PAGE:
And how much energy would it actually need?

So there's this classic scene (maybe you've seen it) where the "Death Star" sidles up to Alderaan, and it is all like "Hey Planetoid, you lookin' fine tonight" and then it fires up the superlaser and destroys the entire orb in a single blast. "BOOM". Shortly followed by some collective group screaming on the interstellar forceway radio.

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This is generally described as "science fiction". And when you're making up stories, anything you like can happen in them. George Lucas' hunger for your childhood toy money wasn't hampered by the pesky constraints of physics in any meaningful way.

Here at the Guide to Space, we get to take our own flights of fancy and pointlessly speculate for your amusement. That's our job. Well, that and snark. Let's consider what it would actually take to destroy a planet with a 'pew pew' style laser beam, and what kinds of energy would need to be harnessed in a fully armed and operational battle station.

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Credit: Lucasfilm

Let's go back and carefully review our "evidence". The Death Star drifts in, charges up all its lasers into a superlaser blast focused on Alderaan. The planet then detonates and chunks fly off in every direction just like the pie eating contest in "Stand By Me".

What we saw was every part of Alderaan given enough of a kick so that it was traveling at escape velocity from every other part of the planet. If the Death Star hadn't delivered enough explosive energy, the planet might have fluffed up for a moment, but then the collective gravity would suck it all back in together, and then the slightly re-arranged, and likely now uninhabited planet would continue orbiting its star.

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You can imagine doing this the slow way. Take each continent on Alderaan, load it up into a rocket and blast that rocket off into space as though it was on escape trajectory from the planet. Sure, you'd would need an incomprehensible number of rocket launches to get that material off the planet. But hey, midichlorians, blue finger lightning and ESP.

Fortunately, as you carted away more and more of the busted up rock, it would have less mutual gravity, and so the rocket launches would require less and less energy to get the job done. Eventually, you'd just be left with one last chunk of rock that you could just force ninja kick into the neighboring star.

So how much energy is that going to take?

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Death Star Beam | Credit: Lucasfilm

Well, there's an "easy" calculation you can make. The energy you'd need is equal to 3 times the gravitational constant (6.673 x 10^-11) times the mass of the planet squared divided by 5 times the planet's radius. Do this math for an Earth-sized/mass world, and let's see that's, two and one, carry the 5… and you get 2 x 10^36 joules. That's a two followed by 36 zeros in joules. Is that a lot? That sounds like a lot.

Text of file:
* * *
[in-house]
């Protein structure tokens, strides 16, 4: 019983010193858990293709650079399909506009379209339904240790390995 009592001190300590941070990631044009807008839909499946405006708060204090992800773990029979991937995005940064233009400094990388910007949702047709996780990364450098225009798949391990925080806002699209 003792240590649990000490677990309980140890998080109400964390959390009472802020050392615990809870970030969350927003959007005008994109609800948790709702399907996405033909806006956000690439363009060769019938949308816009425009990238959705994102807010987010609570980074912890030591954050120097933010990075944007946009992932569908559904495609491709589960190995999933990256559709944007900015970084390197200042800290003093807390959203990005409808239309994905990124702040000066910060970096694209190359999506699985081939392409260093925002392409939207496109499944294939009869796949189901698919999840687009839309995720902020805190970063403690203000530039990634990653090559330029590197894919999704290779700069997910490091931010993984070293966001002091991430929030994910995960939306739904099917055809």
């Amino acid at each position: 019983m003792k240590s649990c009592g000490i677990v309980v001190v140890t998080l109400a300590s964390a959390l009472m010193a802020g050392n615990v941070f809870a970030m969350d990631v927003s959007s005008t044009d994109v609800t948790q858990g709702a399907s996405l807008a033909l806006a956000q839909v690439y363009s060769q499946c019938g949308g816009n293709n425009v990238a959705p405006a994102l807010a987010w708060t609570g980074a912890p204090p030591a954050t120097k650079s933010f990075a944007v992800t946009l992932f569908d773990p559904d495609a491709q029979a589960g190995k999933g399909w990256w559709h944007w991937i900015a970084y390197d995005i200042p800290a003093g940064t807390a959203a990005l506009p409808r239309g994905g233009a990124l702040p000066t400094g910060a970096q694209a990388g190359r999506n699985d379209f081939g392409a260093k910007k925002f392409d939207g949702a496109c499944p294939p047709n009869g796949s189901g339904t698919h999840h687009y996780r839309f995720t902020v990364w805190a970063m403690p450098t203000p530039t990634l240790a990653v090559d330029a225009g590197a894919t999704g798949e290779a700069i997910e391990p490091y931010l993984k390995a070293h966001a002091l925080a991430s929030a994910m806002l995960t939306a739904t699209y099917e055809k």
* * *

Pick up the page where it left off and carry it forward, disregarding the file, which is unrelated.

Well, our own Sun puts out 3 x 10^26 joules per second. So, if you poured all the energy from the Sun into the task of tearing apart the Earth, it wouldn't have enough energy to do it. In fact, you'd need to focus the light of the Sun for a full week to get that level of planet destruction done.

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According to ancient Star Warsian dork scholars, the Death Star (SOLUS MORTIS) is powered by a hyperreactor with the output of multiple main sequence stars. So there you go, problem solved. It's the size of a small moon, but it's more powerful than many stars. Of course it can destroy a planet.

The Death Star clearly destroyed Alderaan. We watched it explode. I saw it, you saw it. We heard the screams of millions of souls cry out. It happened. But what if it wasn't a beam thingy?

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Above: An artist's impression of an exploding planet | Credit: ESO

Our math is good, but clearly we're not enlightened enough to comprehend the true wisdom hidden within the Lucasian scriptures. Perhaps the Death Star's superlaser was just a targeting laser. Directing the placement of gigantic antimatter bomb. According to Ethan Siegel, from "Starts With a Bang," you'd only need 1.24 trillion tonnes of antimatter.

Imagine you made a bomb out of that much antimatter iron – if that's even a thing – you'd only need a sphere about 3 km across. If the Death Star is 150 km across or so, they could carry a bunch of these. Very carefully. Like super carefully. Okay, maybe it'd be a good idea if everyone took off their boots, and make sure they only talked with their inside voices.

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Obviously, Star Wars is a story, so anything, ANYTHING can happen. The future is unknown, and we might discover all kinds of weirdo physics and harness them into all kinds of powerful weapons. I'm only suggesting, that a space station capable of deploying a week's worth of solar energy in a single second might be a stretch. And maybe, George, if you just done a little back of the napkin math, we wouldn't be talking about this right now. Also, maybe no Ewoks. I'm just saying.

Where do you stand on the feasibility of imaginary space station weaponry? How big a planet can your imagination destroy?

This post by Fraser Cain originally appeared at Universe Today. It has been republished with permission.

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